That's exactly it. The whole point was to try and play both albums as they were written and arranged without cheating. I really don't have any problems with the second album, because I wrote it carefully to avoid some of the little impasses I created for myself with the first album, where I ended up enthusiastically adding additional vocal lines, additional flute lines, additional guitar lines. It's impossible to do exactly what I end up doing on the original album. Because, every so often, everything's going on at the same time. I only have two hands and one set of lungs.

I can see how that could be a problem.

When all those things start coinciding, I have to make choices. Trying to find another flute player

for example, was just not going to be possible or desirable because they would sit around for

eighty percent of the time, doing nothing. So I decided on a performance person who can do a

bit of singing, acting, dancing, and some of the vocal lines when my flute lines run over them or

coincide with them. Consequently, we manage to play all the parts that are on the record. Our

bass player sings a bit as well, so that adds an extra couple of voices that allow us to cover all the

parts that were on the original album. On the new album, it's less of a chore, but to justify having

another person around, I've given him some parts that allow him to have a presence on stage,

which the audience seems to enjoy. I think it's interesting to have another person on stage that

can be seen as an interloper.

For me, personally, it's been a joyous thing to have him well received

and appreciated for his performance, and I think having the extra guy around is very useful. For

the last two months, I haven't had that. We were playing the whole of the two albums. But I was

on my own, and I had to leave out some of the flute lines and a couple of vocal lines here and

there that were impossible to do simultaneously. But it seemed impractical to take someone else

for a multi-act festival and not to have the audio-visual stuff to employ as it was written. Having

someone there with so little to do would seem spiritually a bit disappointing for him. However,

he's back on the payroll tomorrow.

So will we see a full-blown theatrical production?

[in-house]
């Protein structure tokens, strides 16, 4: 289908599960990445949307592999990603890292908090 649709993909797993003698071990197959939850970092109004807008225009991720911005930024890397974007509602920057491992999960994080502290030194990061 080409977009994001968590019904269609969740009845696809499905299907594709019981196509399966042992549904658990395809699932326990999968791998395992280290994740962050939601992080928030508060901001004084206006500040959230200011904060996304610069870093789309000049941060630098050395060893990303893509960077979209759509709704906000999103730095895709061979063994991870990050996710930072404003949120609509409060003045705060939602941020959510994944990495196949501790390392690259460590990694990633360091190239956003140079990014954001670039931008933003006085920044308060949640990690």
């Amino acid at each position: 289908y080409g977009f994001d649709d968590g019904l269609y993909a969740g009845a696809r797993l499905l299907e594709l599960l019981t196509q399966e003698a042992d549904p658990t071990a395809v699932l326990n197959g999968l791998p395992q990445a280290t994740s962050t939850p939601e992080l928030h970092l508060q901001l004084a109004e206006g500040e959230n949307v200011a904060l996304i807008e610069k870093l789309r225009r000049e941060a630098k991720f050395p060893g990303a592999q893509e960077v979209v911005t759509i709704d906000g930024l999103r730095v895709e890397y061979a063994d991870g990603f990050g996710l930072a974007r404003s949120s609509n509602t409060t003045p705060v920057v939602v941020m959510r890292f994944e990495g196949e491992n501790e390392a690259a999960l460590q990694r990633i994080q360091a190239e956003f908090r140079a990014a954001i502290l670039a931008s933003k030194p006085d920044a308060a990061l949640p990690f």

It's a theatrical musical concert. It has elements of spoken word, and it has elements where some

audio-visual stuff sneaks in. Sometimes it's part of the performance, sometimes it's the whole

performance just because of where it falls in the show. There's a cinema screen on back of the

stage that covers certain aspects of both albums and the set-up and certain other things that the

story entails. It's not a rock concert, which is one of the prime reasons for never wanting to go

out and do this under the name Jethro Tull. I know from experience that no matter what you do

in the way of publicity or promotion -- or for that matter, what it says on the ticket -- people will

come expecting to see Jethro Tull's greatest hits. So then the half-dozen beer-drinking buddies

will come along and get pissed off because they're not hearing "Aqualung" and the hard-rocking,

head-banging stuff they might have heard on classic rock radio over the years. So it's best to

identify this in a slightly different way.

Obviously, it is Jethro Tull material. And all the members

of the band have been members of the Jethro Tull in recent years. So they are part of Jethro Tull, but they're also part of the Ian Anderson band as it says on the ticket. So we do sort of mix and match, whether it's orchestral shows, string quartet shows, or acoustic shows. That's part of the

flexibility and the fun. There are many different facets of the performance. And indeed, my music

over the years. So there are a lot of different elements that are available. We try to focus on

different conceptual formats for different tours to give it a little more of a cohesive nature.

At any rate, even though this album is billed as an Ian Anderson effort, it is quite different from

the things you've done as a solo artist up until now.

My solo albums have tended to focus more on the orchestral and acoustic side of things. This is, I suppose, an album that fits into that broad genre of conceptual rock music.

But just to set the record straight in advance ... You still carry the Jethro Tull banner. Inevitably

there will be those who come to the show expecting to hear some Tull material other than that

contained on these two albums. So will you toss in a couple of favorites to please them?

There are two things that make it very difficult to do that. Firstly, there is the fact that once you

start the show, you're going to play it through like you would any theatrical production or any

classical symphony. You start at the beginning and play it all the way through to the end. And

in the majority of the venues, we have a curfew. In other words, there's a certain time

beyond which we may not play. That varies from venue to venue. But when we start to think

about what happens if we play an extra song or two at the end, it could be a problem. And from

an audience perspective, we're onstage an awfully long time and it may well be that they may